“Society, in the book, is built off of the fact that the characters are organized based on these things, but these things are inherently arbitrary, because it doesn’t work. And you’re leaving people on the margins of society because they don’t fit into these categories that you aligned,” Gutherman said. “So, I just took the generic fantasy world building trope and made a book where I’m like, ‘This is why that doesn’t work.’ And I based it off of a system that was trying to prove why that doesn’t work.”

“Flies from a Long Way Off” displays scenes and characters that exist within that story and world. Gutherman noted the concept of coming up with a thesis body of work for art challenged her to be cohesive.

“They have to stand as a body of work instead of just pieces that I think kind of go together,” Gutherman said. “I’m really proud of how that turned out.”

Steve Rossi, assistant professor of art and Gutherman’s capstone instructor for “Flies from a Long Way Off,” notes how rewarding it is when students find their work has far exceeded their own expectations.

“[Anne] is extremely methodical when it comes to all aspects of planning her compositions, perspective angles, illusionistic depth and color relationships,” Rossi wrote in response to written questions from The Hawk. “When she begins a new piece, she is extremely intentional about what she wants to achieve, and she’s extremely dedicated and ambitious in terms of giving herself time to execute her ideas — ambitious in the sense that she chooses to focus on things that she knows will be technically very challenging for her.”

In addition to her final art project, Gutherman said she is proud of the murder mystery novel she is working on for her thesis.

“It’s the book I think about the most. Those characters are my children,” Gutherman said. “I feel like this is the book that could be the first one of mine that gets published.”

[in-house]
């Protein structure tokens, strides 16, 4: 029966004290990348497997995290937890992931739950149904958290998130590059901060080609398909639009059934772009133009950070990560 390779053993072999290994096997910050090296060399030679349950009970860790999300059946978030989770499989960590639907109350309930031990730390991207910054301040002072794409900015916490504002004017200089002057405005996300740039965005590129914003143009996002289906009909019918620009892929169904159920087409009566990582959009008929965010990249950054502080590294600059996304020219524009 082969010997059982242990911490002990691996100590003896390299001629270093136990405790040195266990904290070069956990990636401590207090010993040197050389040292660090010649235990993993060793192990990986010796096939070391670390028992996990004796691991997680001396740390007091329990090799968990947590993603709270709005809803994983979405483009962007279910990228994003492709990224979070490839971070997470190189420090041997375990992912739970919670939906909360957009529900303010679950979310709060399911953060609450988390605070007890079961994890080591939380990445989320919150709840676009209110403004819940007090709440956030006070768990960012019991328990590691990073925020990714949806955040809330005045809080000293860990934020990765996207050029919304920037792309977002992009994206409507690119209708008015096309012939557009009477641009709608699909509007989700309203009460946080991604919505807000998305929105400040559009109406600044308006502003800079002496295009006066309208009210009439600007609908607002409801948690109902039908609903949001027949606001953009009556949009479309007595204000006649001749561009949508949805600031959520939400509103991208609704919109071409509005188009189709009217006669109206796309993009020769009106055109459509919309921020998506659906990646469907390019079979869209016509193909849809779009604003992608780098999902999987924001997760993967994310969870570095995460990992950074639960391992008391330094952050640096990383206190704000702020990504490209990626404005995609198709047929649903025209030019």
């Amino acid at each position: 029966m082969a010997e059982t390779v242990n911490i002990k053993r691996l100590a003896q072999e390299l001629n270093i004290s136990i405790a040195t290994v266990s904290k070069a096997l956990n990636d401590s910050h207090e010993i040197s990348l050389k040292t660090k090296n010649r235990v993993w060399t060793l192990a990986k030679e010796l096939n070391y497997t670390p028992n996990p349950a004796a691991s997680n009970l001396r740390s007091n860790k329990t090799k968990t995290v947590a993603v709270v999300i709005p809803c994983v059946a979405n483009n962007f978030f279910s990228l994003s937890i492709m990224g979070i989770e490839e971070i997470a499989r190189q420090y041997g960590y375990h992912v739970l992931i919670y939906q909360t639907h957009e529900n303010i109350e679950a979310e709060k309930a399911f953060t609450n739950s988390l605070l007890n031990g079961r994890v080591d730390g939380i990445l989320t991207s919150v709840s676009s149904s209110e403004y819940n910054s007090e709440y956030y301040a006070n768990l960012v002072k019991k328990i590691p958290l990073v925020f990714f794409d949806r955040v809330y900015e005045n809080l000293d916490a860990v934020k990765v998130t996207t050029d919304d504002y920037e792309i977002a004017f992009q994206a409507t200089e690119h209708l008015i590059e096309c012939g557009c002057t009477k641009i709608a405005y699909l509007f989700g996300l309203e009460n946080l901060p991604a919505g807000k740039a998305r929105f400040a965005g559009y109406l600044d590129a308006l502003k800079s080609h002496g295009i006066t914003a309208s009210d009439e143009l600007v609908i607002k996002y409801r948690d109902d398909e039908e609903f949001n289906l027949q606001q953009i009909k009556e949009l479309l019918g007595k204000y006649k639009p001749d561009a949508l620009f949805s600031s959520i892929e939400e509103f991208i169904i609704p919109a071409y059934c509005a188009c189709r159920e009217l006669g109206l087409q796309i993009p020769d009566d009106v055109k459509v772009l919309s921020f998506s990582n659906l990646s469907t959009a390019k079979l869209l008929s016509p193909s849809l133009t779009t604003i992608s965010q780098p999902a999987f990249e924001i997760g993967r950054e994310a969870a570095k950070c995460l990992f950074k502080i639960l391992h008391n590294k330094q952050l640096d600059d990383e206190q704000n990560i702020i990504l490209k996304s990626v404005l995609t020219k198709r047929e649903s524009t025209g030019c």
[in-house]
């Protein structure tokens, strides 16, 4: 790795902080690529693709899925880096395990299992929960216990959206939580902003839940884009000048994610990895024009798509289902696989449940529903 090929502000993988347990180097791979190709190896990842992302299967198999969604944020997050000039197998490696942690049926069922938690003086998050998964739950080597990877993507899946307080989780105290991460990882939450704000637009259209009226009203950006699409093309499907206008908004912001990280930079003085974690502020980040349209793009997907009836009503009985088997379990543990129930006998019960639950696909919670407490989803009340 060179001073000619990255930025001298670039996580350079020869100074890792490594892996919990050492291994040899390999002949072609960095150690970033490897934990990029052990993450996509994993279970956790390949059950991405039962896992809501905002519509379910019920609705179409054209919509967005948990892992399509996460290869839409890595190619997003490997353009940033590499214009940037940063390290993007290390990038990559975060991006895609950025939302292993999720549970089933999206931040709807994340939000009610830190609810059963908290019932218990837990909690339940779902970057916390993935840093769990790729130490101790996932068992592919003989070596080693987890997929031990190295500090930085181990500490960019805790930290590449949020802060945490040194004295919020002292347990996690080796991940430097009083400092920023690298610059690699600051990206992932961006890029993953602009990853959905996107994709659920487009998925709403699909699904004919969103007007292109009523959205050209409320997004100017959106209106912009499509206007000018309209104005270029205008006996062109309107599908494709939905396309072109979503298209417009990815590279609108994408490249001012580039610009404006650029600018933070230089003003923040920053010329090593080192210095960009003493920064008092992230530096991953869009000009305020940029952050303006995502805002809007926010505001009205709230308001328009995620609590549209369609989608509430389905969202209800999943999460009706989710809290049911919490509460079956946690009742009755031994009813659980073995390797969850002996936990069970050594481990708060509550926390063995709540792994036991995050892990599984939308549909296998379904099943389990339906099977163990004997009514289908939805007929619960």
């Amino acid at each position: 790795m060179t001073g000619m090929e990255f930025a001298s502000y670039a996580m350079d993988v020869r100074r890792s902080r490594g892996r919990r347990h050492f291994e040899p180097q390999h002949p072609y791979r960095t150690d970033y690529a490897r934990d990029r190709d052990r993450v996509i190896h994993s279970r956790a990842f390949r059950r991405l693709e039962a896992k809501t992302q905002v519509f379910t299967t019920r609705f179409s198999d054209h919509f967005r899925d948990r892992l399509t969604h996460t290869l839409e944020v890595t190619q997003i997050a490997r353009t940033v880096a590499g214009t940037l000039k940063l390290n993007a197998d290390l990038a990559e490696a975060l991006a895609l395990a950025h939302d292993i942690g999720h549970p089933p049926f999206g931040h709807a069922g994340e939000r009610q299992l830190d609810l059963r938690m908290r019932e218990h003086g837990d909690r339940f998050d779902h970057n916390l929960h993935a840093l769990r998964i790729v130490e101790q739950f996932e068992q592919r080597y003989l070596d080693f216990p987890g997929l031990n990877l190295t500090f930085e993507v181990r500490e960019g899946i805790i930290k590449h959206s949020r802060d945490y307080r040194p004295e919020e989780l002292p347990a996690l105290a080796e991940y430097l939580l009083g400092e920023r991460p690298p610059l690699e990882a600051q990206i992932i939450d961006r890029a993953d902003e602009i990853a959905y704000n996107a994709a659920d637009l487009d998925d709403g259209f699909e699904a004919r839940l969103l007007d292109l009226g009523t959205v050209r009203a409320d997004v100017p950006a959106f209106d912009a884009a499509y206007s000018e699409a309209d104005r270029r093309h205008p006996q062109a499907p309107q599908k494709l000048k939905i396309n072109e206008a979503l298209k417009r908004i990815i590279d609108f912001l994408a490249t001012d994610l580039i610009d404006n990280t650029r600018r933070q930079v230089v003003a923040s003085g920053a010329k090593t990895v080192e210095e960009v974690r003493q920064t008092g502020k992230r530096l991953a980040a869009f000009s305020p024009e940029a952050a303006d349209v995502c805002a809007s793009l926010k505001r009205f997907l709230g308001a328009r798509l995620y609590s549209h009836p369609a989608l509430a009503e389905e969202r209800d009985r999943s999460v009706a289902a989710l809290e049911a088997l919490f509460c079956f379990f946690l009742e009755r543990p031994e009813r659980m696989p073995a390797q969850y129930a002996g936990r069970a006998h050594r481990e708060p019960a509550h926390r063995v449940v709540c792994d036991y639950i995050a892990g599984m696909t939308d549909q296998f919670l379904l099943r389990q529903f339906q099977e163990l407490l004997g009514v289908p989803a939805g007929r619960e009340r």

April Lindner, Ph.D., professor of English and Gutherman’s thesis advisor, describes Gutherman’s rough drafts as already being polished.

“Anne is very much someone who plans her book all the way out ahead of time,” Linder said. “I mean, not completely — she discovers as she writes — but she has a good idea where she’s going, which is probably especially important in a murder mystery.”

Gutherman, who already has experience as an illustrator for A.V. Guile’s children’s book, “Our Angel in Heaven,” will be working in scientific illustration after graduation with the National Oceanic and Atmospheric Administration (NOAA) at the Geophysical Fluid Dynamics Lab in Princeton, New Jersey. From pottery to learning how to make a costume for her sister, Gutherman continues to expand her artistic horizons.

“I’m just an ambitious person,” Gutherman said. “It’s kind of problematic. I get so convinced that I have the skill set to do whatever I set my mind to.”

Gutherman is already planning new books, including a graphic novel she has already begun prepping.

“What you can expect from me in the future is to be able to read some of these books,” Gutherman said.